Today marks the 50th anniversary of Earth Day.  Fifty is also an important number of years in nature’s regeneration cycle. Dr. Kathy Allen provides some thoughts on Earth Day and the 50-year anniversary, its relevancy in the face of the pandemic and some good news for all of us. We’ve included a transcript of the conversation below the video as well. Happy Earth Day!

Q: This is  the 50th anniversary of Earth Day. In nature, 50 years is a really important marker. Can you talk about that a little bit?

Kathy Allen:  Sometimes people believe that it takes about 50 years for an important shift in the way we think to actually fully show up in our mainstream culture. This 50th anniversary may be telling us that Earth, our relationship to Earth, our relationship to nature, and our impact on Earth and nature is a significant and important thing to pay attention to and change our habits. Particularly our consumptive habits, that have been exploiting and extracting and diminishing Earth’s vitality.

Q: You’ve said and written a lot that in the post COVID-19 world, climate change is going to become even more relevant. Why is Earth Day itself even more relevant? What should we be thinking about in the middle of this pandemic?

KA:  The pandemic is causing a significant disruption in many ways. One is it’s reminding us how interdependent everything is in our world and that our actions have intended and unintended positive and negative consequences. So if there’s anything that we’re learning from the pandemic, we’re learning that there is a clear message that the way we have lived day to day has created a significant impact on our environment, on the air quality, even on the movement patterns of animals, for example. And we’re reminded that we have an obligation and a responsibility to understand the importance of maintaining, sustaining and increasing the vitality of our home habitat. Pandemics and sheltering in place give us an opportunity to pause and reflect. We can think about our habits of consumption, our habits of fossil fuels, and we can choose to show up differently coming out of it.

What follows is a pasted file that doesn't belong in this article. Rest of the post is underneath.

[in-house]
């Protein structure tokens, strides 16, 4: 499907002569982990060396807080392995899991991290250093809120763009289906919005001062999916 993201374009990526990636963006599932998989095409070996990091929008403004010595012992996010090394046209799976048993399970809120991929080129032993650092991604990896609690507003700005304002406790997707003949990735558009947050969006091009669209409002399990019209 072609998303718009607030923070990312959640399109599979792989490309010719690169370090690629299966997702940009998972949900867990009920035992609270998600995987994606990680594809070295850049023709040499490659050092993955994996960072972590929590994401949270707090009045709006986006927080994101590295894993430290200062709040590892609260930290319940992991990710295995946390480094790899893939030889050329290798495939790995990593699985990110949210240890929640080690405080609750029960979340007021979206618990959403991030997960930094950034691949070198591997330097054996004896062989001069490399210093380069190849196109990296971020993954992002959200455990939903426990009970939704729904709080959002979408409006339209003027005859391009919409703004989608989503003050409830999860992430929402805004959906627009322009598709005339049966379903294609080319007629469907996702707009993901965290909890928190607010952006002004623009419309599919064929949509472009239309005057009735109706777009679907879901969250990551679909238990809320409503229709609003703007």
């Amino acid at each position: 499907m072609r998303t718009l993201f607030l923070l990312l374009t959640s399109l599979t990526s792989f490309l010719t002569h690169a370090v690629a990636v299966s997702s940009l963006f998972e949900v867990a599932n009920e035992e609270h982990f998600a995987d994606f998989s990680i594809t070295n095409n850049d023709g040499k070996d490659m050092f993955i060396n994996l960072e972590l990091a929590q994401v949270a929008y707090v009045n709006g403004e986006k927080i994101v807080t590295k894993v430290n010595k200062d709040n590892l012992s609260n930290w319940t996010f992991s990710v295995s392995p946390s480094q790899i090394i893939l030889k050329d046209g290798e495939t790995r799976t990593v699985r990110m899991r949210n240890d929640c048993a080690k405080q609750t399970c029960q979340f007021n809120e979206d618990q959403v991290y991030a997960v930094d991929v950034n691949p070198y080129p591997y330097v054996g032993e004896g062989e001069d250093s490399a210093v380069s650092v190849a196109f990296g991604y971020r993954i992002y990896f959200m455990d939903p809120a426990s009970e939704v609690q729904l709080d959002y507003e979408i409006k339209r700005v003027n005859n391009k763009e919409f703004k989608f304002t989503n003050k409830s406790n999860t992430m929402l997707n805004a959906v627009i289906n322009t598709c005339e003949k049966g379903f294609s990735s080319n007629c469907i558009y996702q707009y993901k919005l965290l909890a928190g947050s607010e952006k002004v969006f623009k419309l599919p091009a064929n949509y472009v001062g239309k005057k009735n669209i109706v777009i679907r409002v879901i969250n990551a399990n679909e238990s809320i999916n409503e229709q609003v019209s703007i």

Q. And you think there is even more disruption coming? 

KA: I do think so. We knew before the pandemic that the next 10 years are critical to reducing carbon emissions in the world. We know that if we don’t reach 2030 without significantly reducing our carbon emissions and moving towards carbon neutral, we’re going to reach a tipping point where nature, the Earth and the climate becomes less habitable for human beings and it will affect every single person on the planet. And that means that there are going to be weather events, fires, tsunamis, hurricanes, series of tornadoes, major disruptions that we’re going to have to live through. We’ve had a series of significant weather disruptions with increasing intensity. That’s the Earth telling us to pay attention. And because our systems are interconnected, we’ll have ripple effects throughout our economic and human systems. So we can choose to use the pandemic as just something to get through – or we can choose to use the pandemic as a way to learn how to handle and restore,  and regenerate our systems on the other side.

Q: But there’s some good news in all of this, right?   

KA:  The good news is that we have an opportunity to notice and choose to redesign our next iteration in a different way. A lot of people are trying to hold onto the old normal, but others are running as fast as they can towards the new. And I think the new is going to help us think about ways to design our organizations so they’re resilient. How do we design our organizations so they can regenerate after disruption? What are we doing that is no longer really helpful?

And we have a lot of good news on weather and clean air and more bird sounds in our backyards and Earth Day is set in spring, at least in the Northern hemisphere, and it’s a lovely time for growth, the germination of new ideas, and new life coming out of hibernation. So maybe that’s some good news in the middle of this pandemic, that it gives us this pause to germinate on a new design for living.